“Too many farm family members and hired workers are getting hurt and dying on farms,” added Wilkinson. “Following simple farm safety tips to protect farm family members and children as well as hired workers on farms can prevent many farm-related injuries and illnesses, and enhance safety. A combined effort by the safety professionals and agricultural community can lead the industry into a new direction to prevent future traumatic injuries and illnesses.”
ASSE offers these safety tips:
o Develop an awareness of hazards on the farm and prepare for emergency situations including machinery entanglements, fires, vehicle collisions, electrical shocks from equipment, and adverse health effects from chemical exposures.
o Reduce the risk of injury and illness with preventive measures. Read and follow instructions in equipment operator’s manuals. Follow instructions on product labels for safe use, handling, and storage.
o Conduct routine inspections of your equipment to determine problems and potential failures that may contribute to or cause an injury. Properly maintain tools, buildings, and equipment.
o Conduct meetings with employees and family members to assess safety hazards, discuss potential accident situations, and outline emergency procedures.
o Provide approved rollover protective structures (ROPS). ROPS are compartment structures (usually cabs or frames) intended to protect equipment operators from injuries caused by vehicle overturns. Use seat belts while the tractor is in operation on tractors equipped with a ROPS.
o Make sure guards for farm equipment are put back on after maintenance to protect workers from moving machinery parts. Also, keep all equipment at least 20 feet from any overhead power lines or wires that support poles.
o Review material safety data sheets and labels that come with all chemical products.
o Communicate information concerning hazards to all workers. Prevent pesticide poisonings and dermatitis caused by chemicals by ensuring that protective measures recommended on the labels are taken.
o Take the necessary precautions to prevent entrapment and suffocation caused by unstable surfaces of grain storage bins, silos, wagons and other storage structures.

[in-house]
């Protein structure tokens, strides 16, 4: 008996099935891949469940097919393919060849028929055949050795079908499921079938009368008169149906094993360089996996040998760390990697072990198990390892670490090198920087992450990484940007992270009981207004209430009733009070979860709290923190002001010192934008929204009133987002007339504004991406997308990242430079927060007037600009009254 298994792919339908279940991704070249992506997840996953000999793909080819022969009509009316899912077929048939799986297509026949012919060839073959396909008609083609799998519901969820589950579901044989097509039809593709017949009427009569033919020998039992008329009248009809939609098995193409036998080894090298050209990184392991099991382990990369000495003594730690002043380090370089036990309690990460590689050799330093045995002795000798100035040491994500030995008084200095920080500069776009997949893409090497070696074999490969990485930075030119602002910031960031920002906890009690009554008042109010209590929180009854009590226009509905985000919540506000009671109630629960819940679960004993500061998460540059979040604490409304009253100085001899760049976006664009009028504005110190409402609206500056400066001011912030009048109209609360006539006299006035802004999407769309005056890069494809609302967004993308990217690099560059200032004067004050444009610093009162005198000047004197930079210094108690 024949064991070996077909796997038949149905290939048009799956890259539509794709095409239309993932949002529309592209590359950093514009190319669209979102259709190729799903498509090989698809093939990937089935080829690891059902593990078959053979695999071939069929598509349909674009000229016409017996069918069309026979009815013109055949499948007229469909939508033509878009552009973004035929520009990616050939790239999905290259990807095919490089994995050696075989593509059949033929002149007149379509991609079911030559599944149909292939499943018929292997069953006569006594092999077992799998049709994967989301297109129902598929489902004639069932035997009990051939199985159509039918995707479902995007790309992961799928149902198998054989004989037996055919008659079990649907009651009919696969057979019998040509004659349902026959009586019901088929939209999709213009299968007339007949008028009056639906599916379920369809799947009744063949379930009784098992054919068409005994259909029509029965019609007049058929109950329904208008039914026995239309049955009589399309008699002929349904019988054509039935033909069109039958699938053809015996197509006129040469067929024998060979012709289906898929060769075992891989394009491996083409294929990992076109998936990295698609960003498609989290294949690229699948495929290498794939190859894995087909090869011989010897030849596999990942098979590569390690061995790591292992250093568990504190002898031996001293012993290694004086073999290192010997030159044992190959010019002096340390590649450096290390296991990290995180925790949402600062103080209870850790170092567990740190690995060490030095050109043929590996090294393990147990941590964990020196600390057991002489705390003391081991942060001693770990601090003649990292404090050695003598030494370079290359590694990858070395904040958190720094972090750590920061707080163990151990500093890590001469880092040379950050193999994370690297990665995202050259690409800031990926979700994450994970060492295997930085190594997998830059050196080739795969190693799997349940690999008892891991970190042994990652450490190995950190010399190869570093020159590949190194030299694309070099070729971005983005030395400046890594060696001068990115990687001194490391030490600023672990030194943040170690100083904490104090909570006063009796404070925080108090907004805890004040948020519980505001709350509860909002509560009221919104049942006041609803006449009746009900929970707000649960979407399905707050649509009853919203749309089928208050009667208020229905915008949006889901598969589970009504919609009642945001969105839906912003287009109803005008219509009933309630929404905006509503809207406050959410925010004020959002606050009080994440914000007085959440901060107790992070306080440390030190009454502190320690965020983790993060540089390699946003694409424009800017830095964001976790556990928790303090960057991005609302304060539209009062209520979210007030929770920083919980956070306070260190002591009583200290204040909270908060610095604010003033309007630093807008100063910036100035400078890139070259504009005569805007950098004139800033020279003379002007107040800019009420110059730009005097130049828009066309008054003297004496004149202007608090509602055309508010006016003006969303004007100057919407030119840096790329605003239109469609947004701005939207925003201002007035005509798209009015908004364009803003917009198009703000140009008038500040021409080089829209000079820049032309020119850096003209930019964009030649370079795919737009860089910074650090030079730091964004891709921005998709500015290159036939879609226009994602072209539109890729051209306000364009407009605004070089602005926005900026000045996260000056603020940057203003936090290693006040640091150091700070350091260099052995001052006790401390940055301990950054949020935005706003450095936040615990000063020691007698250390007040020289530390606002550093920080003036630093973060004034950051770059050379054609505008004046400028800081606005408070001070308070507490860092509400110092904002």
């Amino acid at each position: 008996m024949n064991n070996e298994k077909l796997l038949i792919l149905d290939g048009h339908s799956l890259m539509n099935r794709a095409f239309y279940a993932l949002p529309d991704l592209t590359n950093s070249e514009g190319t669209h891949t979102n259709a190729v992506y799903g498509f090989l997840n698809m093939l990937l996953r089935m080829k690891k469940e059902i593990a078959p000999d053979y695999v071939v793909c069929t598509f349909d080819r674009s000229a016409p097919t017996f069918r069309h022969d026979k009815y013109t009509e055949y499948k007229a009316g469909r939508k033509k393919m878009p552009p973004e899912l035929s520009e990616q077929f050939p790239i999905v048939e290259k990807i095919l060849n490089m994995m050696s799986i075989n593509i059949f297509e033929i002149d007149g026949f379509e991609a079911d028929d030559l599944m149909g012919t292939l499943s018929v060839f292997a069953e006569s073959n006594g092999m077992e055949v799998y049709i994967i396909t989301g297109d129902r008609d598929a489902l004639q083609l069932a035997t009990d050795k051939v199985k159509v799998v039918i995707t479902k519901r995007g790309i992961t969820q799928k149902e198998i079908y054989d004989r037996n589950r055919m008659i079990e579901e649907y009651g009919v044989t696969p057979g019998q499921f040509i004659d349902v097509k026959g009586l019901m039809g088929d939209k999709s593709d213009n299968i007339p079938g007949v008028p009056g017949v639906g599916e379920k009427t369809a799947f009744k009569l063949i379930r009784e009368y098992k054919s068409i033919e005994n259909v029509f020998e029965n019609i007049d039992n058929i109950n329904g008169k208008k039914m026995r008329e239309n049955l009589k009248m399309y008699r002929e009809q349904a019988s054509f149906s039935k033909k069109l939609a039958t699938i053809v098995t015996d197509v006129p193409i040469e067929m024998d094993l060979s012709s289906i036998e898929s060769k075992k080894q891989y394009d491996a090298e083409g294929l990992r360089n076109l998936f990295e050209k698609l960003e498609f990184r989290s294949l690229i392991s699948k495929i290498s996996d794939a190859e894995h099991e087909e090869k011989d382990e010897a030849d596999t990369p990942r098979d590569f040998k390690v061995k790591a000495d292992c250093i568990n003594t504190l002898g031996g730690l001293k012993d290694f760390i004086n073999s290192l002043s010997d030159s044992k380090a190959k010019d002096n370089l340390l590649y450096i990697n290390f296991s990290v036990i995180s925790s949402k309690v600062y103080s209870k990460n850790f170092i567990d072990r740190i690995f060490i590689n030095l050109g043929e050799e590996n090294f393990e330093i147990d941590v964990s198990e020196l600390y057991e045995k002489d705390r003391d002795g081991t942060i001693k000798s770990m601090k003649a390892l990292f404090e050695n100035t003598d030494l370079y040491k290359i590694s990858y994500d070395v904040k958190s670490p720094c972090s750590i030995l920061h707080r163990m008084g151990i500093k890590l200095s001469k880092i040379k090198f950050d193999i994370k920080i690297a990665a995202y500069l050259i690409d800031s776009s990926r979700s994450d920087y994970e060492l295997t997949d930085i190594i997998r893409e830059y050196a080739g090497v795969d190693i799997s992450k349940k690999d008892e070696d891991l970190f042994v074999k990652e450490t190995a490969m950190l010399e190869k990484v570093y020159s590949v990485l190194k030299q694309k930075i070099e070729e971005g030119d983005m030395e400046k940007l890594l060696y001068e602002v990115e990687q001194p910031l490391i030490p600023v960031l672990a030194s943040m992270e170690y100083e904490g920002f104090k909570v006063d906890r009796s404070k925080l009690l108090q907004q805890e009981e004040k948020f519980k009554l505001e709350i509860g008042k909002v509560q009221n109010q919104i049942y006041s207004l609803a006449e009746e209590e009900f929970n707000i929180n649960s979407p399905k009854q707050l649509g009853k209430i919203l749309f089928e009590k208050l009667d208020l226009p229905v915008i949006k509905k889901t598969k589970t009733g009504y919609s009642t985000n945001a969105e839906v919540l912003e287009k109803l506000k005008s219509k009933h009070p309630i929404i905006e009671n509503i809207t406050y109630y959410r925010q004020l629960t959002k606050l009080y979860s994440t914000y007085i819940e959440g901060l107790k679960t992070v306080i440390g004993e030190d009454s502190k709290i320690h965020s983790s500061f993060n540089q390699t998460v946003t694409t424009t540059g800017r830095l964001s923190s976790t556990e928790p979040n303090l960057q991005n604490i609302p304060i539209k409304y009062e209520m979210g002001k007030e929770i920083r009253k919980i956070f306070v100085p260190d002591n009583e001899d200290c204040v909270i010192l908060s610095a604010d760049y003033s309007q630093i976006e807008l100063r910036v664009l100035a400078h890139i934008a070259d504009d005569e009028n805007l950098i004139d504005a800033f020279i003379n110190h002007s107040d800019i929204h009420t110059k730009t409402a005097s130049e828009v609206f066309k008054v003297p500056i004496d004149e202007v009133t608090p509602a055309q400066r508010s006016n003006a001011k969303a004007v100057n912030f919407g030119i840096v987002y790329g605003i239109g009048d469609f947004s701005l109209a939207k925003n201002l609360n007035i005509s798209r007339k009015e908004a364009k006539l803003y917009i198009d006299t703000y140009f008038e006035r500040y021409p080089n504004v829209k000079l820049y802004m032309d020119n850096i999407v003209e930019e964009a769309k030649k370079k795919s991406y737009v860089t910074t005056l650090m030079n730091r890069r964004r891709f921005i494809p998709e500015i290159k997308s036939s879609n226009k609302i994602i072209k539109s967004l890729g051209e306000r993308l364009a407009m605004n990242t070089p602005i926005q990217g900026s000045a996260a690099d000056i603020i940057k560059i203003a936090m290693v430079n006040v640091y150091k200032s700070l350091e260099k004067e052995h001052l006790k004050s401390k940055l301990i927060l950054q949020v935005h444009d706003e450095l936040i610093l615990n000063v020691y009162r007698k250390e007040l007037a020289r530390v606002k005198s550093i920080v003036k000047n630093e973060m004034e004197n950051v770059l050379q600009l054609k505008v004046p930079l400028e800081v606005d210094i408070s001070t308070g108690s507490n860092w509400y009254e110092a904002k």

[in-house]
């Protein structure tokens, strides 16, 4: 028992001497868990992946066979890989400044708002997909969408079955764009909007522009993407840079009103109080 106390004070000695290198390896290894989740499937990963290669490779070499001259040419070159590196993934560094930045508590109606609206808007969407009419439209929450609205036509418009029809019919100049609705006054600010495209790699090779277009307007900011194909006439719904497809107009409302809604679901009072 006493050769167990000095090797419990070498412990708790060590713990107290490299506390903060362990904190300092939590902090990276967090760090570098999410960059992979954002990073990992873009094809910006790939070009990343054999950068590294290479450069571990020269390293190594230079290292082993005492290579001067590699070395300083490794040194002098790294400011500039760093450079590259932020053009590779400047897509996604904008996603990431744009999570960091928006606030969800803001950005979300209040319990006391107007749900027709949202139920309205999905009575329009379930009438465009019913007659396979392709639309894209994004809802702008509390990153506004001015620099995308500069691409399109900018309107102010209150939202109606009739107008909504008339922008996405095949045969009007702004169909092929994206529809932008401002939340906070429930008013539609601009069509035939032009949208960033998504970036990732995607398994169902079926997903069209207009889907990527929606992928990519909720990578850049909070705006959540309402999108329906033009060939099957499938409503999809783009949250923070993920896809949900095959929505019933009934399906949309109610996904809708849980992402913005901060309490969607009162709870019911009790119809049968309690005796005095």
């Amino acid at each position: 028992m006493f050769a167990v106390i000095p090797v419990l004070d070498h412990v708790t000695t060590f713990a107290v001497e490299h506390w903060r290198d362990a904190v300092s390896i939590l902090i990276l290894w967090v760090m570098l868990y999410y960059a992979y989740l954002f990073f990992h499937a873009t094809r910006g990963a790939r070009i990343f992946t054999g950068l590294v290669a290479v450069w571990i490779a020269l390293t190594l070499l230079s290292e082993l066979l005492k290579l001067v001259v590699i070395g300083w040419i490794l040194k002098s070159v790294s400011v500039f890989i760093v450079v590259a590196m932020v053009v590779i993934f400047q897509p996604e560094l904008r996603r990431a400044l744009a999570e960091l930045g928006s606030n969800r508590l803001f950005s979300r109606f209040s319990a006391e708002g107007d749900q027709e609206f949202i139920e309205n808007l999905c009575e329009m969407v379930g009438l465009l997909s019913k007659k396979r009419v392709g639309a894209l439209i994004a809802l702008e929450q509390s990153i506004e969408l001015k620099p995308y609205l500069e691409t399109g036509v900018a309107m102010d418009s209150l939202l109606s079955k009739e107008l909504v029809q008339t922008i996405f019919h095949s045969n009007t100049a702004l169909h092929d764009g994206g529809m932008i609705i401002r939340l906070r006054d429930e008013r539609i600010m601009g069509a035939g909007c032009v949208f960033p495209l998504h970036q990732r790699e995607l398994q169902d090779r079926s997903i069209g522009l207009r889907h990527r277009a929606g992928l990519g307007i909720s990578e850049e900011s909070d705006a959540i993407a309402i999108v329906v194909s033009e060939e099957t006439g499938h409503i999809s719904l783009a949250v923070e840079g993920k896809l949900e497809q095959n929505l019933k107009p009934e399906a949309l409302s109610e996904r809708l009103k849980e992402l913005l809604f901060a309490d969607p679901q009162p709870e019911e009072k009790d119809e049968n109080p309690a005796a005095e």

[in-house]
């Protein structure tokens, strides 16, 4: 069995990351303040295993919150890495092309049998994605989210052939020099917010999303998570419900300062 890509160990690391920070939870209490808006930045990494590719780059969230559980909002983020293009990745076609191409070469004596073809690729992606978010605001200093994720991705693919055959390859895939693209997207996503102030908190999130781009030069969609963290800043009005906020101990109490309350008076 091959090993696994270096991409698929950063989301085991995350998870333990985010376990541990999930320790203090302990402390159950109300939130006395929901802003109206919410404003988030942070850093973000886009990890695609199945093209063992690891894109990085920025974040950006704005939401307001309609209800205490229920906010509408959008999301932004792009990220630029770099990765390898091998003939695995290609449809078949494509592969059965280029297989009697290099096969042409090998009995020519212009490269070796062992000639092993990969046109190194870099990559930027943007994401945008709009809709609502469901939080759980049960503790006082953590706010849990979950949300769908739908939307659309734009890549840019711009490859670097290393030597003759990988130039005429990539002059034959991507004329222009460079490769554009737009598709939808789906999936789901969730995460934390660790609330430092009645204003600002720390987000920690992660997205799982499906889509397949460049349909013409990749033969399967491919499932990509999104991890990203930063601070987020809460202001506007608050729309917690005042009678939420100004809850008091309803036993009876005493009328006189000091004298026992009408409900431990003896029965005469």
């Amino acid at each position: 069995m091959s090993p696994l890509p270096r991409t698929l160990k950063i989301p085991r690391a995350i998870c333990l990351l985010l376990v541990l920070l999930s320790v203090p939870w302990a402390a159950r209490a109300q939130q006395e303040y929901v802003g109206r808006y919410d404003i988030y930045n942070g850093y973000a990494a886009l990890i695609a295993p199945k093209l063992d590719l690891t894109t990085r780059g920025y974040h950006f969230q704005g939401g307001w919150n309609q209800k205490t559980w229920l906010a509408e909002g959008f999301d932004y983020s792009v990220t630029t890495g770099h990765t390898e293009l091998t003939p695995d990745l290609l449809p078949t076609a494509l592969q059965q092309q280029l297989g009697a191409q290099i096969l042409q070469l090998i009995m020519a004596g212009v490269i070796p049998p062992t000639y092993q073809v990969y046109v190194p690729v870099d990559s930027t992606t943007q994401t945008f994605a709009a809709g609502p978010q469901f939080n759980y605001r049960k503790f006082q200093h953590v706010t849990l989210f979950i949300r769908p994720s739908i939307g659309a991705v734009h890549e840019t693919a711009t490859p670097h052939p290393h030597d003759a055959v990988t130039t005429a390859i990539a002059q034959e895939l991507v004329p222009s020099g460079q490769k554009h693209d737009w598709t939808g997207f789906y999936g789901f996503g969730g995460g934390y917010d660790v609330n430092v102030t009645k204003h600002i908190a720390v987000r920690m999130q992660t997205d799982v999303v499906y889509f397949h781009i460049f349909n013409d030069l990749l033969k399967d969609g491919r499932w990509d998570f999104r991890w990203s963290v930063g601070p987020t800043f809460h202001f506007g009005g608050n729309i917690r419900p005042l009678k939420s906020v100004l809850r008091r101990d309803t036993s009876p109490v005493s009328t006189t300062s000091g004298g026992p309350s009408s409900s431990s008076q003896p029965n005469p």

o Be aware that methane gas, carbon dioxide, ammonia and hydrogen sulfide can be present in manure pits in quantities sufficient to cause asphyxiation or explosion.
o Farmers are at great risk of contracting respiratory problems due to the amount of dust and chemicals they breathe in on a daily basis. Wearing protective equipment, which is readily available, can prevent acute and chronic respiratory illnesses. Protective equipment such as mechanical filters and chemical cartridge masks are air-purifying respirators that help protect lungs from harmful gases and dusts.
o Seek out local resources from ASSE Chapters, County Extension offices, Farm Bureau and health facilities focusing on the agricultural community.
For more information about agricultural safety and health and to view the downloadable ASSE farm safety facts for rural areas, farm safety and health tips, and farm safety tips for young workers visit www.asse.org/newsroom.
Founded in 1911, the Des Plaines, IL-based ASSE is the largest and oldest professional safety organization and is committed to protecting people, property and the environment. Its more than 32,000 occupational safety, health and environmental professional members lead, manage, supervise, research and consult on safety, health, transportation and environmental issues in all industries, government, labor, health care and education. For more information on this and to join the Agriculture Practice Specialty please go to www.asse.org.